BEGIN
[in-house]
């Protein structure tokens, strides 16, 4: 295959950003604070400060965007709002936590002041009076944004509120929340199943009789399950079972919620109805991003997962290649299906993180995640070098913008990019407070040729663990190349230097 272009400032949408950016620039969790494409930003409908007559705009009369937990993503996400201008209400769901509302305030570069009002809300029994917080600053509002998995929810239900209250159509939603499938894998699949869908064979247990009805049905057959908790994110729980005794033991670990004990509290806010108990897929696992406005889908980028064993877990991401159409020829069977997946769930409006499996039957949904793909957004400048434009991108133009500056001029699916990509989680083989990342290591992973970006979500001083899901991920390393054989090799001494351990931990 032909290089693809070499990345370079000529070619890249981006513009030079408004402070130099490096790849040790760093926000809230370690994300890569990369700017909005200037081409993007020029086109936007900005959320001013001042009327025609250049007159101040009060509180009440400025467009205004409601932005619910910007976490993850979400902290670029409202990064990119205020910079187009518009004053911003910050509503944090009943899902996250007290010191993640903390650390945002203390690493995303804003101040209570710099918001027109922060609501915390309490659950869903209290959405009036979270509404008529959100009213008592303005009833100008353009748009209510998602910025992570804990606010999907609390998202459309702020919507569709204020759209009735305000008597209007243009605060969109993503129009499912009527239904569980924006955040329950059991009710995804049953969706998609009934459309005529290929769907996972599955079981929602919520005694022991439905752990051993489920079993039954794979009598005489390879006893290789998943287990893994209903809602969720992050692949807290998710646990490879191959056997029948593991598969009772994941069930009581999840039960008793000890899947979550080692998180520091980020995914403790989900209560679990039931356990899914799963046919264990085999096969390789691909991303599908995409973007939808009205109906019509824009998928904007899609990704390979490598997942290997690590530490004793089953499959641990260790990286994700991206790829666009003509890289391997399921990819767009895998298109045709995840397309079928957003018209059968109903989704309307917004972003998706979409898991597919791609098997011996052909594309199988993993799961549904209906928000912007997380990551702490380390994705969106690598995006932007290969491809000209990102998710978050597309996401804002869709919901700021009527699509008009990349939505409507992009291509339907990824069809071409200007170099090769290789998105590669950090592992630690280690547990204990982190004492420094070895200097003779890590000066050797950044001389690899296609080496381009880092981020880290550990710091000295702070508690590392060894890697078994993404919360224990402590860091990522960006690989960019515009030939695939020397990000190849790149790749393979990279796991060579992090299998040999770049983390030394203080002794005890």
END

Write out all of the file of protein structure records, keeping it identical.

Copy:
[in-house]
């Protein structure tokens, strides 16, 4: 295959950003604070400060965007709002936590002041009076944004509120929340199943009789399950079972919620109805991003997962290649299906993180995640070098913008990019407070040729663990190349230097 272009400032949408950016620039969790494409930003409908007559705009009369937990993503996400201008209400769901509302305030570069009002809300029994917080600053509002998995929810239900209250159509939603499938894998699949869908064979247990009805049905057959908790994110729980005794033991670990004990509290806010108990897929696992406005889908980028064993877990991401159409020829069977997946769930409006499996039957949904793909957004400048434009991108133009500056001029699916990509989680083989990342290591992973970006979500001083899901991920390393054989090799001494351990931990 032909290089693809070499990345370079000529070619890249981006513009030079408004402070130099490096790849040790760093926000809230370690994300890569990369700017909005200037081409993007020029086109936007900005959320001013001042009327025609250049007159101040009060509180009440400025467009205004409601932005619910910007976490993850979400902290670029409202990064990119205020910079187009518009004053911003910050509503944090009943899902996250007290010191993640903390650390945002203390690493995303804003101040209570710099918001027109922060609501915390309490659950869903209290959405009036979270509404008529959100009213008592303005009833100008353009748009209510998602910025992570804990606010999907609390998202459309702020919507569709204020759209009735305000008597209007243009605060969109993503129009499912009527239904569980924006955040329950059991009710995804049953969706998609009934459309005529290929769907996972599955079981929602919520005694022991439905752990051993489920079993039954794979009598005489390879006893290789998943287990893994209903809602969720992050692949807290998710646990490879191959056997029948593991598969009772994941069930009581999840039960008793000890899947979550080692998180520091980020995914403790989900209560679990039931356990899914799963046919264990085999096969390789691909991303599908995409973007939808009205109906019509824009998928904007899609990704390979490598997942290997690590530490004793089953499959641990260790990286994700991206790829666009003509890289391997399921990819767009895998298109045709995840397309079928957003018209059968109903989704309307917004972003998706979409898991597919791609098997011996052909594309199988993993799961549904209906928000912007997380990551702490380390994705969106690598995006932007290969491809000209990102998710978050597309996401804002869709919901700021009527699509008009990349939505409507992009291509339907990824069809071409200007170099090769290789998105590669950090592992630690280690547990204990982190004492420094070895200097003779890590000066050797950044001389690899296609080496381009880092981020880290550990710091000295702070508690590392060894890697078994993404919360224990402590860091990522960006690989960019515009030939695939020397990000190849790149790749393979990279796991060579992090299998040999770049983390030394203080002794005890």